From the significant amounts of data generated by connected and autonomous vehicles, to the opportunities for smart advertising and concerns over vehicle security, the future of mobility is set to have a significant impact on the Technology, Media and Telecom sectors.
Click on each of the sections below to understand how emerging mobility trends could impact the Technology, Media and Telecom sectors in the near, medium and long-term future.
Security of Internet of Things (IoT) for vehicles: Management of data layers, back-end cloud services and data / network security all pose opportunities and risks to tech players in the mobility space.
Demand for 3/4/5G bandwidth and uptime: With connected and autonomous vehicles (AVs) generating significant amounts of data, as well as demands from over-air updates, in-car entertainment and navigation, there is likely to be a tremendous increase in the need for wireless bandwidth and stability. This may encourage the development of 5G capabilities and coverage, or of rival technologies if infrastructure development is not able to keep pace.
Mapping and navigation software: AVs depend on detailed maps of their environment for safe navigation, in addition to the live sensor data that they receive. We see mapping firms becoming an essential part of the AV value chain, with a number of companies emerging recently in the UK and abroad.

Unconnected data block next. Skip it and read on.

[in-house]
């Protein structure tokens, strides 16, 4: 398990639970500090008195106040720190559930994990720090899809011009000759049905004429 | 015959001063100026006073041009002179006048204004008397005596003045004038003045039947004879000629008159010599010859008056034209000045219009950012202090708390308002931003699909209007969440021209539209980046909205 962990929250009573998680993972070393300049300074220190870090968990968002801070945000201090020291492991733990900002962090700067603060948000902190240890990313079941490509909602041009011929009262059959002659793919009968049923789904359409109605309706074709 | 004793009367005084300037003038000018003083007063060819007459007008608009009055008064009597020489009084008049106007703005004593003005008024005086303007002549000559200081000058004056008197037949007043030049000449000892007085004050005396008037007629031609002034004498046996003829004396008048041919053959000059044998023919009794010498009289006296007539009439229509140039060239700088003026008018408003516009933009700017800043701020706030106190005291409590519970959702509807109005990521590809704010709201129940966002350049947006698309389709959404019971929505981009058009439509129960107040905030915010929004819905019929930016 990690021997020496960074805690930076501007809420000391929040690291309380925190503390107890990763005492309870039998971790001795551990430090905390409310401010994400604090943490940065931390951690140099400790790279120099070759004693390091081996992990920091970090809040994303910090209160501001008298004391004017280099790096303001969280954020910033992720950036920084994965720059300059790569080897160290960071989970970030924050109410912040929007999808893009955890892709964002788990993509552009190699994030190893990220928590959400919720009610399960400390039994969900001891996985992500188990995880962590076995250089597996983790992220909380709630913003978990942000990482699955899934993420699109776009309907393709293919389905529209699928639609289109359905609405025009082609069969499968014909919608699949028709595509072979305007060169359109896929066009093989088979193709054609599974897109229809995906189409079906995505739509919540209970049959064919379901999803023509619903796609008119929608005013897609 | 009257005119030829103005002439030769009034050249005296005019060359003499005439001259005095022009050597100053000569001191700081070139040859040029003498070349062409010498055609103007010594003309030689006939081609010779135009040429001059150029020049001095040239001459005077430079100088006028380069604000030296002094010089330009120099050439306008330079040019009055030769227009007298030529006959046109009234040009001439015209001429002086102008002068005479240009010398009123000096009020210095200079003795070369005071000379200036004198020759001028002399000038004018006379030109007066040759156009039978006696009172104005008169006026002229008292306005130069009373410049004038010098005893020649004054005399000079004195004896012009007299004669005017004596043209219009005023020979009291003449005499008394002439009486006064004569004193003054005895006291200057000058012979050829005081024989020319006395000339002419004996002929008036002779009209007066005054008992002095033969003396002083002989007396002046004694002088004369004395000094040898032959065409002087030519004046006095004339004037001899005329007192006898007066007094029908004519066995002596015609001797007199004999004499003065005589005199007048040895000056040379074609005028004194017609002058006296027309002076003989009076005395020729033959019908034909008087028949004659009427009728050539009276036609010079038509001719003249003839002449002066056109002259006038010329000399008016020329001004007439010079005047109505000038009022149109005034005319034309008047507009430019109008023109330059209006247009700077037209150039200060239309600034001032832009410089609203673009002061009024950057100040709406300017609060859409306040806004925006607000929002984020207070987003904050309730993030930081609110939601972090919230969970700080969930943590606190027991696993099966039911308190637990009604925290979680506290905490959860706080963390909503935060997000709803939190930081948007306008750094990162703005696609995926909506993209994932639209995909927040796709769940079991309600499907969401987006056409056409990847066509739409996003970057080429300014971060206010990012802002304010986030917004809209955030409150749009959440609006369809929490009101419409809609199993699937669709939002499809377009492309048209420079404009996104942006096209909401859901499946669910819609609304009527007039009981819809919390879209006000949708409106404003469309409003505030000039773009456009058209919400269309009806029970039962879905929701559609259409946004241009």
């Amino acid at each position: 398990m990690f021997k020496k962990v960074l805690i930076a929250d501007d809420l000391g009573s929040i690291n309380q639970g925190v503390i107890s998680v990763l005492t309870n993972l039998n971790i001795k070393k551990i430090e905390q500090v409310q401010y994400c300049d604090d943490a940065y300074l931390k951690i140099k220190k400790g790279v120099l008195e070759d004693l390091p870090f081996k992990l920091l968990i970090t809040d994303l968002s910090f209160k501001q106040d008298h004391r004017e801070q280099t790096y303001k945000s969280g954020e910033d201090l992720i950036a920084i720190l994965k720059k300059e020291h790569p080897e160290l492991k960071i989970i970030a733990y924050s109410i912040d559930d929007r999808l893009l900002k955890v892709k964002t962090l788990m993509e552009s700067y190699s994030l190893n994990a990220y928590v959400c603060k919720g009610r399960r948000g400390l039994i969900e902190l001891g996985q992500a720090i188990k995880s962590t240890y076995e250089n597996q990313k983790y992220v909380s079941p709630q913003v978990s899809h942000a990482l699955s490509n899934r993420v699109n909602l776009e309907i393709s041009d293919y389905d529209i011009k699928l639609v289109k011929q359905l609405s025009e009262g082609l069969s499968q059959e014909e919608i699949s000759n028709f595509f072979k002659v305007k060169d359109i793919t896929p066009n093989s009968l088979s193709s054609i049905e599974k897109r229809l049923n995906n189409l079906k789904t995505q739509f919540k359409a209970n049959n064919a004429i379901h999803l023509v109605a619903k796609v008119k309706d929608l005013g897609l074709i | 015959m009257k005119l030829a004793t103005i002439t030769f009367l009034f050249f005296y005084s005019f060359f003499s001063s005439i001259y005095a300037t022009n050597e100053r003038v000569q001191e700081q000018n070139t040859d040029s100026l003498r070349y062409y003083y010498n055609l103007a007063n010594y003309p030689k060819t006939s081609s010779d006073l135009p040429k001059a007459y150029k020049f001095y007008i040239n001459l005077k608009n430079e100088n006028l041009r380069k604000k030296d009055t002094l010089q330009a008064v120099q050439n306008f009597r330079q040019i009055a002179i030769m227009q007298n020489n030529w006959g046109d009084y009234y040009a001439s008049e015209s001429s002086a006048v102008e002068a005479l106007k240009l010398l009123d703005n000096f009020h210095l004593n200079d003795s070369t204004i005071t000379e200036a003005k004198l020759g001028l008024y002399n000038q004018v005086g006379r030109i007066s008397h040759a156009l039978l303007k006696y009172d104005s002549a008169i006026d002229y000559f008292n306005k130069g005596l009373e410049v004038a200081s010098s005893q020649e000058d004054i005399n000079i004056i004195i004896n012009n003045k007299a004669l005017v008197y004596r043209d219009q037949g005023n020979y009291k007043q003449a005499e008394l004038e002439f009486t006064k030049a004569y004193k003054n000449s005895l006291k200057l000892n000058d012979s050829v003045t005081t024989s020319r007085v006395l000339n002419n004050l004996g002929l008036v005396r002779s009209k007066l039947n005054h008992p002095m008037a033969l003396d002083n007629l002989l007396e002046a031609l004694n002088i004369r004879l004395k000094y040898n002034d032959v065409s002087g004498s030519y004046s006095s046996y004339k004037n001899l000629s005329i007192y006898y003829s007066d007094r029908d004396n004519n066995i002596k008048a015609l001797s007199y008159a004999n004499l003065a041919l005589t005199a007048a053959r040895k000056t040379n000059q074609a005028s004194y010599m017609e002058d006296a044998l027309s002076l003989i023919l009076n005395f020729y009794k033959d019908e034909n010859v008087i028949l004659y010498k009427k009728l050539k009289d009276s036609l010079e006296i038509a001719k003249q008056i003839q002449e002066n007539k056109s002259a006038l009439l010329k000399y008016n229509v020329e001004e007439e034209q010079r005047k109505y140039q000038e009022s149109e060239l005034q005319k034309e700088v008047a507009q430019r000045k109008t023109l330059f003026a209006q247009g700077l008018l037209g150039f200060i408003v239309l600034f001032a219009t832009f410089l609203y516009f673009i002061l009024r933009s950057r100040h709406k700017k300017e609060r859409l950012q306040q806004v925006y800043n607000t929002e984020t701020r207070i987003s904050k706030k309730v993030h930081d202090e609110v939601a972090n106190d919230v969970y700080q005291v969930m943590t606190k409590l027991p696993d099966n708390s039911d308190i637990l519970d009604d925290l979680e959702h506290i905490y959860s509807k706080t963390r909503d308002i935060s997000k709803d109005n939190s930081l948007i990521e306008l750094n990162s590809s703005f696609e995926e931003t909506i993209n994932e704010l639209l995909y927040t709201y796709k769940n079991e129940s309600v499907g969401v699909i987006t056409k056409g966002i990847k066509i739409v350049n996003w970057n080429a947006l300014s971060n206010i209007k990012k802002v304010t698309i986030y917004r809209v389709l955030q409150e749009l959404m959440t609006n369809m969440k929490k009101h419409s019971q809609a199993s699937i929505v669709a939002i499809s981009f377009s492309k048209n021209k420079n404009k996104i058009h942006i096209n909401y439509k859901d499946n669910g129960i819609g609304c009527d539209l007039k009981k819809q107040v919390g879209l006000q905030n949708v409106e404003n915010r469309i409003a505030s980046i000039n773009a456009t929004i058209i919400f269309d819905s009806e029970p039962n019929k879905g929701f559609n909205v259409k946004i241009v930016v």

Utilising low latency of 5G for AV cloud applications: AVs are expected to generate a significant amount of data, through sensor updates, software updates and in-car entertainment. Services that collect, store, index and analyse this data are also expected to see increased use.
Smart advertising for people in connected vehicles: With the explosion in user data available, there may be a platform play to aggregate and analyse user data to support a variety of services, including advertising, retail, and infrastructure planning, amongst others.
IoT/ sensornet security: With the rise of distributed sensor networks and IoT-connected 'talking devices', the potential for cyber attacks on these networks also increases. Cyber security may thus be increasingly important, particularly where such networks form a critical part of infrastructure and transport monitoring.
Telematics-as-a-Service: Telematics devices are already installed in cars today, but to deploy this technology more widely we see the rise of 'telematics-as-a-service' providers who will provide a full solution, combining hardware with connectivity and analytics on behalf of an insurer or an OEM.
Portable user profiles for shared mobility services: In a future world where mobility vehicles may be shared, what would 'logging on' to a particular car look like? We see a service similar to social media platforms today where your settings, content and applications are transferrable between vehicles, in order to make you feel at home whenever you step into a pod.
Active city traffic management: In a fully-AV world, could cities be smarter in managing and directing traffic? With sensor networks and real-time congestion and routing information, it could become possible for city traffic management systems to give routing directions and priorities to individual vehicles, in order to balance congestion across routes and improve the overall flow of the city.
Partner, Head of Public Sector Mobility and Trade Lead Partner
KPMG in the UK